The Archeophone label makes early recordings available to the public accompanied by comprehensive liner notes that are often nominated for Grammy’s. Past efforts have included Real Ragtime, a collection of ragtime recordings from the first boom in the 1890s.
Recent releases have included a 4 track 45 rpm record of banjo recordings from the 1890s, a collection of Gus Haenschen recordings that some are calling the first jazz records, an anthology of Arthur Fields, and a collection of James Reese Europe related material, that like their newest release was associated with a book, in that case The Product of Our Souls: Ragtime, Race, and the Birth of the Manhattan Musical Marketplace. Serious historians of music await their releases eagerly.
At the Minstrel Show: Minstrel Routines from the Studio, 1894-1926 was 16 years in the making. It bears the catalog number 1004 to prove it. They reserved that space as they awaited the extensive research conducted by media historian Tim Brooks for his book, The Blackface Minstrel Show in Mass Media. That research also aided the selection of the 51 titles and the 55 pages of liner notes contained in this double album. It was worth the wait.
Through the generosity of several notable collectors they were able to assemble three early efforts, on three different labels, to recreate a complete minstrel show. The limitations of the medium were overcome by offering a series of discs to be played chronologically. In the case of Victor the effect is complete. The eight disc set begins with the traditional “Gentlemen, be seated!”. After some sketches and songs there is what may be a very authentic recreation of a cakewalk competition, and even a disc representing an afterpiece play.
The success of the Victor release in 1902-3 inspired a quick follow up from Columbia available as 12 discs or cylinders. Edison offered his own six cylinder set in 1906. These three attempts at complete blackface minstrel show reproductions comprise disc one of this album.
Disc two mostly consists of recreations of minstrel “first parts”. Distinct from other comedy records of the time these cylinders and discs, some incredibly rare, specifically intended to give the feel of a minstrel show to a home audience. They often start with “Gentlemen, be seated!”, and mix puns, banter between end men, and a chorus from a song or two.
Disc two also features several popular songs about minstrel shows including Arthur Collins singing “I got to see de Minstrel Show Tonight.” While these don’t fit the albums premise of recordings intended to recreate shows they do provide context and a glimpse at how audiences felt about them.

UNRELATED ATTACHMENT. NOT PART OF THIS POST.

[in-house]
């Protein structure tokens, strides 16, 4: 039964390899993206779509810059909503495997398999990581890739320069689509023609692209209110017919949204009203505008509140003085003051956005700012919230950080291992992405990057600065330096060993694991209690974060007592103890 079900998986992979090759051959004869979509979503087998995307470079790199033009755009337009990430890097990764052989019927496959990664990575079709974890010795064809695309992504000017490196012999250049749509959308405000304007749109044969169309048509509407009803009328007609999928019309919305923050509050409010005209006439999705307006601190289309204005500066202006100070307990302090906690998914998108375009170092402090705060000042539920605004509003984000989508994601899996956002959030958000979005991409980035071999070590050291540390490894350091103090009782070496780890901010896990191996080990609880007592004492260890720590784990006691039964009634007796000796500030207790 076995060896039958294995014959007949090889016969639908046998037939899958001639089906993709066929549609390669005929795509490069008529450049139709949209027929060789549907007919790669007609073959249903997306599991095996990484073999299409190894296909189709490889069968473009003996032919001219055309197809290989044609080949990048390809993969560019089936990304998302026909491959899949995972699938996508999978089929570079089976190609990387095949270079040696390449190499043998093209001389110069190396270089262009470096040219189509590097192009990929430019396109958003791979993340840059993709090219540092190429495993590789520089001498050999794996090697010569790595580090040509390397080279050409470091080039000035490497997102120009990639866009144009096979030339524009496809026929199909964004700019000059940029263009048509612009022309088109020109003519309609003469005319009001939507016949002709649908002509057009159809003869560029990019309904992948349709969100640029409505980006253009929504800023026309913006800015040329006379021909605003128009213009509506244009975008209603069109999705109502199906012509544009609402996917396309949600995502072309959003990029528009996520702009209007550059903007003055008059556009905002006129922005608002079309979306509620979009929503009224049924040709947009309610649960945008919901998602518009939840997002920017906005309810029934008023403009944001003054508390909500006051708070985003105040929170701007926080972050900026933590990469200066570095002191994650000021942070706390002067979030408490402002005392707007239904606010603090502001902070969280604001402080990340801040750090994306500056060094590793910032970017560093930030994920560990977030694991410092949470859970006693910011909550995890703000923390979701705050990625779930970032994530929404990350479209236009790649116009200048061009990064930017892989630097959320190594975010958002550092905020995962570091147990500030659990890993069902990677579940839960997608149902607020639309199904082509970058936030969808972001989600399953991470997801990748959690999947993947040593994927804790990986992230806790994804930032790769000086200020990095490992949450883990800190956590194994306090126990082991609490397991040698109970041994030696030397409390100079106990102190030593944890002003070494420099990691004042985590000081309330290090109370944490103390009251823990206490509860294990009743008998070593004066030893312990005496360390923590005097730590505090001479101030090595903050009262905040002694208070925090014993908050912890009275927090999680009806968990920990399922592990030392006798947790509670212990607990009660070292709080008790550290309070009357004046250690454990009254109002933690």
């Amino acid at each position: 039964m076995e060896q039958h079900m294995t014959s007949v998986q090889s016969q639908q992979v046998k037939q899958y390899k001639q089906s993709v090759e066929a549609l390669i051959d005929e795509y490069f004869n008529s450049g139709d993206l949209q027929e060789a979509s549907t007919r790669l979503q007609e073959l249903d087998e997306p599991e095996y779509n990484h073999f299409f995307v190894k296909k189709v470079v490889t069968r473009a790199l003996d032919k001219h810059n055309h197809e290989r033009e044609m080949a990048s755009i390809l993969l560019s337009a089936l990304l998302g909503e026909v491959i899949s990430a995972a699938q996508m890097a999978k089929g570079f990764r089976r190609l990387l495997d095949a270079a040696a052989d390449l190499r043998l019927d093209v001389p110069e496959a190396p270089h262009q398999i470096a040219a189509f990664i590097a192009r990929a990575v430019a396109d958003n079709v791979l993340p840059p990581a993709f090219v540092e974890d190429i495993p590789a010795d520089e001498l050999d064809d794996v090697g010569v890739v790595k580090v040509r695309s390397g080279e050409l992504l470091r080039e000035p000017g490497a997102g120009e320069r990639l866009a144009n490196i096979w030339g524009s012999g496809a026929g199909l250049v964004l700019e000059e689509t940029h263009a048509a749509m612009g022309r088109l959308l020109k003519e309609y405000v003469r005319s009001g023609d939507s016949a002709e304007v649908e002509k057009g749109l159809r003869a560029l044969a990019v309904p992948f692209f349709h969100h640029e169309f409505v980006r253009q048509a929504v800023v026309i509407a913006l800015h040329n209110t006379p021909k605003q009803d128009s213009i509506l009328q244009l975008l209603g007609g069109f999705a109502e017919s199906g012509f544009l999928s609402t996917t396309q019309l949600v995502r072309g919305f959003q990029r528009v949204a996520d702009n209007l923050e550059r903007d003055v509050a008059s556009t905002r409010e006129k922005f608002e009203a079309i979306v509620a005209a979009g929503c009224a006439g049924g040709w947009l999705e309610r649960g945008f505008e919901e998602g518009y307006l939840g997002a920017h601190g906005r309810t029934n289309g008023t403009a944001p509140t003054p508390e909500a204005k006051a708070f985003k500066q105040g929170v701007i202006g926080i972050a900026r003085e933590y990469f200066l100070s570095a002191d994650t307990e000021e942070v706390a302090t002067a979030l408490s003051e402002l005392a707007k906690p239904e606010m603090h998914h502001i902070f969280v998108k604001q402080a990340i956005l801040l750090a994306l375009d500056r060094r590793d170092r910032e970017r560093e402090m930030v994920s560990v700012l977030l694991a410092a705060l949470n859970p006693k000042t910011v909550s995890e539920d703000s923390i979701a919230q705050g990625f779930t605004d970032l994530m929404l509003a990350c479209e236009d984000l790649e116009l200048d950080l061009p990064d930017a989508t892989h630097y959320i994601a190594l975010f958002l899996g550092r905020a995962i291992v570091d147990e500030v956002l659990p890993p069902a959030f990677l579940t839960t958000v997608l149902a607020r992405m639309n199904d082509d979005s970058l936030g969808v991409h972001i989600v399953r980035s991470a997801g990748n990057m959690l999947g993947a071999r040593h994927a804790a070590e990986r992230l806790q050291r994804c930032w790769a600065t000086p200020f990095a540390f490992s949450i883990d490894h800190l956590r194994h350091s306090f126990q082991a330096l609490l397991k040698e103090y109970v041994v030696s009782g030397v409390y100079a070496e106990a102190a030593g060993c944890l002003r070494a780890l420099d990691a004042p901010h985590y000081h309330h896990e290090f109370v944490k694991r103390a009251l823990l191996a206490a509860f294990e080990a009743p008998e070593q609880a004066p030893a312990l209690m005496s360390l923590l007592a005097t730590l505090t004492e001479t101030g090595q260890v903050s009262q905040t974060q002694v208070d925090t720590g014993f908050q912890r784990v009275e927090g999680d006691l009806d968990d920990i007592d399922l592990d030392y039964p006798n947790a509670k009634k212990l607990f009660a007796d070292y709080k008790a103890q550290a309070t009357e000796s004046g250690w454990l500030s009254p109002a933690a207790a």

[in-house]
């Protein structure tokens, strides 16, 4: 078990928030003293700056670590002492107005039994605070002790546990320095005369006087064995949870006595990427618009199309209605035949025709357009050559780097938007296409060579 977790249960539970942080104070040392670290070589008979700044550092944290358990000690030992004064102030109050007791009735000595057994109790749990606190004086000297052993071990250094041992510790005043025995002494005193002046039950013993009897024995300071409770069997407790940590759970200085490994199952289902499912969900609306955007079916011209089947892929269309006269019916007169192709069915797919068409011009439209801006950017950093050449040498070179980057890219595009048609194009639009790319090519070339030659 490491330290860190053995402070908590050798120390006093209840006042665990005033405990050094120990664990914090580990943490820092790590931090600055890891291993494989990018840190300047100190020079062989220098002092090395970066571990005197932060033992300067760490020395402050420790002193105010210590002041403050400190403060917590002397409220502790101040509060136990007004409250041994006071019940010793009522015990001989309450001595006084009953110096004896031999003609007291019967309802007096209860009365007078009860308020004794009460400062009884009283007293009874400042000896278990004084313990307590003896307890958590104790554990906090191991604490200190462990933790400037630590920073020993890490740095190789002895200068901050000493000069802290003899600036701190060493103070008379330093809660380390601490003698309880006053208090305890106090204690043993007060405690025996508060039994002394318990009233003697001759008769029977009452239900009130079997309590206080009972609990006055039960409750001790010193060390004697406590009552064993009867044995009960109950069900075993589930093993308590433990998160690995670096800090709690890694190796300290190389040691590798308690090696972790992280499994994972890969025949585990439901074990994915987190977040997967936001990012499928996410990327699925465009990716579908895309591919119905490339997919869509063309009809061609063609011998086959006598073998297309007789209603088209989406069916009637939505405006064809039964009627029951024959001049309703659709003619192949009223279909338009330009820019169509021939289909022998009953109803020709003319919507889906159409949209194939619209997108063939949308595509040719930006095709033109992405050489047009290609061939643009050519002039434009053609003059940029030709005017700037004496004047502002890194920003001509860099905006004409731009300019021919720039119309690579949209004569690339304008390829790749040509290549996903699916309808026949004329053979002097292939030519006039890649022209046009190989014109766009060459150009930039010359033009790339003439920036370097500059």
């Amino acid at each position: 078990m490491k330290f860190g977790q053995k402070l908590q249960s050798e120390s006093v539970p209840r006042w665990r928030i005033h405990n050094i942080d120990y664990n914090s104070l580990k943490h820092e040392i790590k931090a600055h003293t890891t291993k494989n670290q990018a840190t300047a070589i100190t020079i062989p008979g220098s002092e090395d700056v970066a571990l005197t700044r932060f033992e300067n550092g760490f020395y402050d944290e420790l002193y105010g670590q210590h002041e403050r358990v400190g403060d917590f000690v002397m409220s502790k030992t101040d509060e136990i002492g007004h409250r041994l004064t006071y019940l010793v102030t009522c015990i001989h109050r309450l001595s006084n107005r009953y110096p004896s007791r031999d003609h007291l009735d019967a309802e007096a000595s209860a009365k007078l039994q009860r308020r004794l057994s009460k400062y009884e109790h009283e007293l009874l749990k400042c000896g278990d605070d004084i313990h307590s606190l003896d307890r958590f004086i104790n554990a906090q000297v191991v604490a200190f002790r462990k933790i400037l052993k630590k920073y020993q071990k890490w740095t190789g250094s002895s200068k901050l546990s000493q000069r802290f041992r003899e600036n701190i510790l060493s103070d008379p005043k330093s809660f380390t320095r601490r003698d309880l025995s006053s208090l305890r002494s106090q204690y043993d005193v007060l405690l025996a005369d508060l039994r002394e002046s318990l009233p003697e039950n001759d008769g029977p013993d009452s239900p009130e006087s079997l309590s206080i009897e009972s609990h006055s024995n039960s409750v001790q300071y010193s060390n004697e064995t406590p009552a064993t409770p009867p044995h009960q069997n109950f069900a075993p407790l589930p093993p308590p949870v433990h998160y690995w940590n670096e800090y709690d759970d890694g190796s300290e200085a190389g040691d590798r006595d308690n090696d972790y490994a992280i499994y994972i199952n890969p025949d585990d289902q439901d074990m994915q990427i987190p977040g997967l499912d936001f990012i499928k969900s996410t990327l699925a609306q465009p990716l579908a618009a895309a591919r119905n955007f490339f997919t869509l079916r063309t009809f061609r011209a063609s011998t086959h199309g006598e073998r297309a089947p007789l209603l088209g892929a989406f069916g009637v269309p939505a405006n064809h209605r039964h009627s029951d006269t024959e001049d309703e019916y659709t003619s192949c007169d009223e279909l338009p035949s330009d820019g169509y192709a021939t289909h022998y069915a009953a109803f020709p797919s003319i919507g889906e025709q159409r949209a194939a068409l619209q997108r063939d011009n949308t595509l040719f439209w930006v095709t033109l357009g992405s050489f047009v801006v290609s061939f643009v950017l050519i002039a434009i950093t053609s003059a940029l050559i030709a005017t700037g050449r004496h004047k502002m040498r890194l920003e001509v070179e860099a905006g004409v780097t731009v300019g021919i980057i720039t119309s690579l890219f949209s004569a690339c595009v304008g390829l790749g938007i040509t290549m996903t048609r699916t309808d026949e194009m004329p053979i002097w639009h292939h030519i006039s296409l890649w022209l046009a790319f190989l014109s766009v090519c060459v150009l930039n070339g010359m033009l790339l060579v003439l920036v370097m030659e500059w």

The album, which could be thought of as an illustration for the book, helps us to understand the experience the turn of the century public had attending a minstrel show. The sense of exuberance and good fun they craved. The greatest comedic actors of the time, white and black, participated in minstrelsy. Seeing it through their eyes, as a nostalgic traditional format for entertainment, helps us to understand how blackface minstrelsy continued in all the other media chronicled in the book, including a presence on 1950s television and at 1960s community shows.
Are these recordings an accurate depiction of what you might hear on the minstrel stage? Tim Brooks, open to deciding otherwise, has concluded that they are. Obviously a stage show would involve more people than most of these recordings, and be many times longer, but nearly all of the actors involved had real minstrel show experience. What’s more, the buying public knew what a show should sound like and wouldn’t be fooled.
An interesting feature of these discs is how many how many of these recordings featured integrated casts. I was fully aware that African Americans were among minstrelsy’s biggest stars. In many cases, because the participants used pseudonyms or weren’t listed on sales materials, the buying public wasn’t sure whether the voice on record was a white man in blackface, or a black man in blackface. But what surprised me was integration in the studio.
Several records feature black performers like George W. Johnson beside recording stars like Billy Murray. The Ancient City Quartette, an African American group, provides the chorus behind white comedians on other records. Beyond that, a large number of the compositions featured were written by African Americans including Gussie L. Davis, Bob Cole, Will Marian Cook, and several more.
While some of the dialogue, word usage, and power structures on the recordings are offensive, most of the humor and song is not predicated on race. For example, “My Wild Irish Rose”, presumably sung in blackface, is included in a minstrel “first part” on disc two. One could listen to most of this in public drawing more confusion than ire but headphones will help bring out nuances on the recordings and I recommend them.
Collectors of cylinders and other early recordings will be familiar with some of the names involved including Len and Harry Spencer, S.H. Dudley, Billy Golden, Vess L. Ossman, Henry Burr, Jack Kaufman, and Dan W. Quin. Some of these men are familiar as serious vocalists rather than actors. and it is interesting to hear them in this setting.
But this album deserves to be found by a much greater audience. The minstrel show was the quintessential American form of entertainment in its time, it set the stage for vaudeville, variety shows, buddy comedies and joke structures common even today. This album is a glimpse at what stage entertainment was like in America at the earliest point that we can hear it for ourselves.
At the Minstrel Show: Minstrel Routines from the Studio, 1894-1926, Archeophone 1004, Archeophone.com